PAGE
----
“It’s hard to not to believe there’s a little substance starting to appear behind that wide grin of his”
Digital Release: November 20, 2011
Physical Release: November 21, 2011
There’s a taboo that appears to have hung around like a bad odour over males singers refusing to bump themselves into the 21st century. The kind of artists who cling religiously onto 50s quiffs, magpie brogues and rich, soulful harmonies aren’t the best-celebrated nor the most popular. Most of that’s down to a certain Michael Bublé and his slick reinvention of the 50s male singer having already comfortably settled into that narrow niche, pretty much batting away any contender for the title of smooth-crooning swing king with his suitably diluted form of jazz and swing covers, happily selling by millions to a reliably stable demographic.
And while newcomer and youngster Olly Murs is still wedging himself awkwardly into his place on the commercial market – with naturally far more avail than his practically pensionable X Factor companion Matt Cardle – his output up to now has been so colourless it’s been hard to tell exactly where he wants to be placed within said market. However, just when it looked like we were going to have to endure a second album of slacked-jawed grinning, hopelessly desensitised ‘emotion’ and material that probably cost a lot to make, but ended up sounding depressingly cheap, ‘Heart Skips A Beat’ (if we ignore the heinous crime of shoe-horning the frat-rap goon duo, Rizzle Kicks into proceedings) at least gave us a subtle nod to where he’s heading.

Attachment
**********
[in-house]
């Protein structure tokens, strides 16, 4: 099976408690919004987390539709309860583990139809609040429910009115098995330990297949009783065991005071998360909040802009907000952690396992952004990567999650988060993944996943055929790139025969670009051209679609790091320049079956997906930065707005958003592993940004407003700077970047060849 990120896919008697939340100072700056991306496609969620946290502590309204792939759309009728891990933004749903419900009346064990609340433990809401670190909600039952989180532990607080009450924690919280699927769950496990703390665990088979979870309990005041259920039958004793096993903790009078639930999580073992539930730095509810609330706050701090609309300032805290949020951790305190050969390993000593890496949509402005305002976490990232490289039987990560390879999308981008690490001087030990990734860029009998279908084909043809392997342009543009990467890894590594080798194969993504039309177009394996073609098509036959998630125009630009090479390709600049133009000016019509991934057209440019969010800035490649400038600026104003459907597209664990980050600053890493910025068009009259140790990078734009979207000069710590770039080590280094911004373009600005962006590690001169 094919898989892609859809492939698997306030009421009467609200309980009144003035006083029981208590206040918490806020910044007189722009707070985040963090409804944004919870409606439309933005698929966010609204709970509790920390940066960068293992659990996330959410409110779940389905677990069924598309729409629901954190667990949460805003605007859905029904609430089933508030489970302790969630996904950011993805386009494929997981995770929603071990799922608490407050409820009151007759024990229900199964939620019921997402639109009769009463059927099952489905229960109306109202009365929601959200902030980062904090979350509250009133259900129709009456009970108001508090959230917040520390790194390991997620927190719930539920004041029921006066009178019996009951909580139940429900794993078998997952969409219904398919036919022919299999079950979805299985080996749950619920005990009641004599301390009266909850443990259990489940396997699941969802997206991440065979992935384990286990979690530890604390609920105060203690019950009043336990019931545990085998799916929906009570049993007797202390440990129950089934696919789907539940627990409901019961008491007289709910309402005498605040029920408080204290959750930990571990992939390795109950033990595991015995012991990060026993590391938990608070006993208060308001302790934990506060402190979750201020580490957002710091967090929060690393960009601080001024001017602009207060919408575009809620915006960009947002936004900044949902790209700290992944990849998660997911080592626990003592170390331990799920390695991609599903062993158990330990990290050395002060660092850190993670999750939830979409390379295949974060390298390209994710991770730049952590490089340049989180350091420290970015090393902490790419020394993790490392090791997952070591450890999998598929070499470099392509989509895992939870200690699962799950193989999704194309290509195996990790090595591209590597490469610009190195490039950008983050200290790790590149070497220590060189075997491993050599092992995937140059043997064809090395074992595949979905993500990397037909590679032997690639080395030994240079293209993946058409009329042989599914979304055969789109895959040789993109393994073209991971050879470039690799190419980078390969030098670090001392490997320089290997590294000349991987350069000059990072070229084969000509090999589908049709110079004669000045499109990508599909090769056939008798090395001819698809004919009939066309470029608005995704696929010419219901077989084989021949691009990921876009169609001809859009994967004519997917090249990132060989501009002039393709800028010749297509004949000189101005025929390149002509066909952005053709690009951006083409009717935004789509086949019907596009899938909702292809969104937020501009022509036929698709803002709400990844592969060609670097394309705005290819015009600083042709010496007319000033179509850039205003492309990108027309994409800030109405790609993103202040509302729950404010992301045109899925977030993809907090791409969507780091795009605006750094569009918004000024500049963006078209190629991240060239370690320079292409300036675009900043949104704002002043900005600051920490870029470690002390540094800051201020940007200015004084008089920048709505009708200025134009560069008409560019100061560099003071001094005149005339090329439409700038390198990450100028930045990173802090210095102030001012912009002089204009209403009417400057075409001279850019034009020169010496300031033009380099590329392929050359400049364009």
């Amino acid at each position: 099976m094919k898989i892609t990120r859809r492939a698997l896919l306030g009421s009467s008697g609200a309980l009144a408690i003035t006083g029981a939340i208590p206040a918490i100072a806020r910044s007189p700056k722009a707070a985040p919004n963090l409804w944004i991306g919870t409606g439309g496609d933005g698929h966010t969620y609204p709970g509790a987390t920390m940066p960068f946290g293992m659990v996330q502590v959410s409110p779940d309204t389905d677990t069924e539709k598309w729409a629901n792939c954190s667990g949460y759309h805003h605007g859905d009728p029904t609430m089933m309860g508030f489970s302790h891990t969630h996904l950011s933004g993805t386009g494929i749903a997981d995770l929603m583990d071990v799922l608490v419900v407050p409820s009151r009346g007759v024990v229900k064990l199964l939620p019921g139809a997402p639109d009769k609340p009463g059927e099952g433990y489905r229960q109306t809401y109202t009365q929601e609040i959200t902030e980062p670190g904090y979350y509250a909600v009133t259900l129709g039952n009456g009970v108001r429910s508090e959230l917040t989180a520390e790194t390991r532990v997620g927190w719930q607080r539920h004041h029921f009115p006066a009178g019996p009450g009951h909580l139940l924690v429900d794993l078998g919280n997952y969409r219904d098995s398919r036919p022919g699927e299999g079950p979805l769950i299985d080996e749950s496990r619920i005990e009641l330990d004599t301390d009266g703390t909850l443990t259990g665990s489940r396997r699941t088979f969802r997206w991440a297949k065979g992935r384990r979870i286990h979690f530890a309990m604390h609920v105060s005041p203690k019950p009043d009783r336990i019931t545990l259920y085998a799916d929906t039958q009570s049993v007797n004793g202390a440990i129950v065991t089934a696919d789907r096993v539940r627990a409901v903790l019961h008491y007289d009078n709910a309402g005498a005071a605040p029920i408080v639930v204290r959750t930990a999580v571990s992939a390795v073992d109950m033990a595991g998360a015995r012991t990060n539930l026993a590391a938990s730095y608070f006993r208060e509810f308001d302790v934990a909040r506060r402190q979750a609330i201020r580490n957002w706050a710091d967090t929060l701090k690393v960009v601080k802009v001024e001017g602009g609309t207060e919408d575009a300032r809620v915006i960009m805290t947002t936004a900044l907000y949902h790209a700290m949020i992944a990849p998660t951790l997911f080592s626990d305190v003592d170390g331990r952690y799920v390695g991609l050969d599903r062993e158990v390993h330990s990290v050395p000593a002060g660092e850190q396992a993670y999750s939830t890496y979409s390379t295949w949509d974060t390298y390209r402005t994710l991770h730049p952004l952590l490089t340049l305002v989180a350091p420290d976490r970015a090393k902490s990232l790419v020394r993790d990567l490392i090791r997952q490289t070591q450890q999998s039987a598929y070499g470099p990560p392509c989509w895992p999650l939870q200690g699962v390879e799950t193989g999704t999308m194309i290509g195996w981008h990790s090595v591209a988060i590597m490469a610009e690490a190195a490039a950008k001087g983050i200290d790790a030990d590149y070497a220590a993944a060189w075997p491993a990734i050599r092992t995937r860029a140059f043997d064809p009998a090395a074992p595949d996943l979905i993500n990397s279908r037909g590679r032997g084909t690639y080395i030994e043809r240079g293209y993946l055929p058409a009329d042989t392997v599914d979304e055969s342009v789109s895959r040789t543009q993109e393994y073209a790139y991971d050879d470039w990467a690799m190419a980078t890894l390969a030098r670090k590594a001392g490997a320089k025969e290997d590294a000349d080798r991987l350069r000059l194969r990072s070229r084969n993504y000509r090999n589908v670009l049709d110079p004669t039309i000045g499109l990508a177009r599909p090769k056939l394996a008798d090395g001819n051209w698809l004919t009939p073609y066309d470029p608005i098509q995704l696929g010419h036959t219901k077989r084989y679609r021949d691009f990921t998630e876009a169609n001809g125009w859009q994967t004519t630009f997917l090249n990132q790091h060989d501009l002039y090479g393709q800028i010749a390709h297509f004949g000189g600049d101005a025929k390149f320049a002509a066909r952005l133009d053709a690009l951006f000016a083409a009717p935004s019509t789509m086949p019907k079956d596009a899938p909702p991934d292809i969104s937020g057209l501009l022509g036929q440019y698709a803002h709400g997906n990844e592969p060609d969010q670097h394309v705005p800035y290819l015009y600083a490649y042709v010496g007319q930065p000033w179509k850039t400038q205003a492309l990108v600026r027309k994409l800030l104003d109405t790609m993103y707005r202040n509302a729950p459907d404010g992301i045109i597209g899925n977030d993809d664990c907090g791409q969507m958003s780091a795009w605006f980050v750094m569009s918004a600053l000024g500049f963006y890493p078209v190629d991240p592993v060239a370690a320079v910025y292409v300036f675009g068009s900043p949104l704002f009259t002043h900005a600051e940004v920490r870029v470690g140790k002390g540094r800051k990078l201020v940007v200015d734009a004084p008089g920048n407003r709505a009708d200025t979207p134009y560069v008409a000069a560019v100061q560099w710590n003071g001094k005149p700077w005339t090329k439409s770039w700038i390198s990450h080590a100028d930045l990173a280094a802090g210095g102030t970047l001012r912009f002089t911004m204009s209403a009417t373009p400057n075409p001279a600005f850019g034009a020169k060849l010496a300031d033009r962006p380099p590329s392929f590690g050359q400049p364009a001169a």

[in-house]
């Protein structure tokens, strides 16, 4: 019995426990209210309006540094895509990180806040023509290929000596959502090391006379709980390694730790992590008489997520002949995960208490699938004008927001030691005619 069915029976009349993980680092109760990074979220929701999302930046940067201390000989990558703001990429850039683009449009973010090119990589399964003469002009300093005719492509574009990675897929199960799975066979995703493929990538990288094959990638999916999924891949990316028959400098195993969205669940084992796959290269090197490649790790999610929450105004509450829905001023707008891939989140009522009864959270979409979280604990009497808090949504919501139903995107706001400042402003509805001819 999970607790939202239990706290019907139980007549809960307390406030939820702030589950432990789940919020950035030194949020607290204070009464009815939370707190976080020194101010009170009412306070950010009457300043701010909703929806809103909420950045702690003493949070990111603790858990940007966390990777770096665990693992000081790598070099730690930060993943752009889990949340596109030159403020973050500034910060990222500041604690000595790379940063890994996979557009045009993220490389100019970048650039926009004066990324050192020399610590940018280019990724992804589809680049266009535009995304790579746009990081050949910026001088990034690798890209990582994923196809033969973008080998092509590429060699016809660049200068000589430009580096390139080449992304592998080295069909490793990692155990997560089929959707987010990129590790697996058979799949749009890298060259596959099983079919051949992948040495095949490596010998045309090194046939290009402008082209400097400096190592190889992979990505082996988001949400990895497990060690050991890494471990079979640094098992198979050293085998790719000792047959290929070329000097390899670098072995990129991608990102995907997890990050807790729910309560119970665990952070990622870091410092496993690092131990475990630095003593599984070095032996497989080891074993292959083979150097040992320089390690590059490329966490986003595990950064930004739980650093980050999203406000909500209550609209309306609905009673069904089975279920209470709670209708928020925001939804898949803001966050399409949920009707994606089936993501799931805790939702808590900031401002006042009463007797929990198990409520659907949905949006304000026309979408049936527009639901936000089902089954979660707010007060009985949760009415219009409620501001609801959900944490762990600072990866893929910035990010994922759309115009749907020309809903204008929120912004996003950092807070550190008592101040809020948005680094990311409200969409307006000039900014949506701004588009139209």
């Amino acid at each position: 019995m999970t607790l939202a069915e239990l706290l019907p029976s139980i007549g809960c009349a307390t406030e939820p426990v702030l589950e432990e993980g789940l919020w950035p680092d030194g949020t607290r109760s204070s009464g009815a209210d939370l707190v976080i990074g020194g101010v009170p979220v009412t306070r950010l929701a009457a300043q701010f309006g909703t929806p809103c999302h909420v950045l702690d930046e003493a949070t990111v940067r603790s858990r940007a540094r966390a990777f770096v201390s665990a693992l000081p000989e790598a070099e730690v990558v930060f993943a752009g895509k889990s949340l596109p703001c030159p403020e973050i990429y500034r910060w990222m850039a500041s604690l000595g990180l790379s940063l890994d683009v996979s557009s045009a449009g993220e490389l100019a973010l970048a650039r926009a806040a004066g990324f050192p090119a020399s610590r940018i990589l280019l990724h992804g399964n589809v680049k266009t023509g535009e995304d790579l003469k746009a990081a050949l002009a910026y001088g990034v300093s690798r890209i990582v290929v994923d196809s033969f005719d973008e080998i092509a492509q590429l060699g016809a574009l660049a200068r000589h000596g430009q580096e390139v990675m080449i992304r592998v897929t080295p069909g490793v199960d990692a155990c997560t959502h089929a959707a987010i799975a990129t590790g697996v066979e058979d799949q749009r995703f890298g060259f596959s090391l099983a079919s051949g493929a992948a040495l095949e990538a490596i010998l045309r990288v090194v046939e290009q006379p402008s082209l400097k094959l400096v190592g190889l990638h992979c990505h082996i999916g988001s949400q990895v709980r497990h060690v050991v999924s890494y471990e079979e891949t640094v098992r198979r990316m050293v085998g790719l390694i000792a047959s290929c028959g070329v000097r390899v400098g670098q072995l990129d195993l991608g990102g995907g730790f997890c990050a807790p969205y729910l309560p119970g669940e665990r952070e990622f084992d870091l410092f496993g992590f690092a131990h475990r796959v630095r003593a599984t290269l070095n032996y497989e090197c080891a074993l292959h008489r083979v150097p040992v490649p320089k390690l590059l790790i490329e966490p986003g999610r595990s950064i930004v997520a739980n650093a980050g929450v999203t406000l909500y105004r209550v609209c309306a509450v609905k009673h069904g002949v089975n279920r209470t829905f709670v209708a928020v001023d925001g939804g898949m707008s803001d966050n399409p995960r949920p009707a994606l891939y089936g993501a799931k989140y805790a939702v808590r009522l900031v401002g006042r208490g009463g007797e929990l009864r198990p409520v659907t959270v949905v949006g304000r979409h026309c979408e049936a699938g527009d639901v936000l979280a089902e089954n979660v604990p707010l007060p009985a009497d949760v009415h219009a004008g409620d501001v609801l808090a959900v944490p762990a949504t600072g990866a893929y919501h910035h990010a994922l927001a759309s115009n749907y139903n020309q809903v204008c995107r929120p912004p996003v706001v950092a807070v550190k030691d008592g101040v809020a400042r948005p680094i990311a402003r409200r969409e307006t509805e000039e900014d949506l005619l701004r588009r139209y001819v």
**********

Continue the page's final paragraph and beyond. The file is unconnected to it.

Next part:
New single ‘Dance With Me Tonight’ seems to straddle somewhere between the blandness which failed to colour in much of the basic melodies of his first outing and the elative, jazz-pop fervency of ‘Heart Skips A Beat’. The verse shine with charismatic energy; you really feel like Murs has managed the balance between confident and charming without blasting his ego through the ceiling and ending up having to spin out some ineffectual metaphor of love to come off as genuine (ironically, he achieved the very opposite most of the time). Sure, there’s glimpses of his inexperience in this sector – his useless introduction from an unnamed compere and the brief moments of glassy hoarseness during the chorus (not to mention the overall feeling of slightly kitschy sentiment), and it never really feels like the genuine article because of the telling clarity of the song’s production. It’s fine enough having a faux-crepitate introduction, but when songs like these were performed with live bands in rooms full of cigarette smoke and liquor, the sparkling gloss over ‘Dance With Me Tonight’ simply doesn’t cut it. But, unassuming the pedant’s stance, one manages to give Murs grace because he’s evidently still finding his feet here. And even though ‘Dance With Me Tonight’ often reveals, underneath it’s contemporary-posing-as-vintage exterior, that it’s tailor-made to appeal to those with undiscriminating taste, it’s hard not to believe there’s a little substance starting to appear behind that wide grin of his.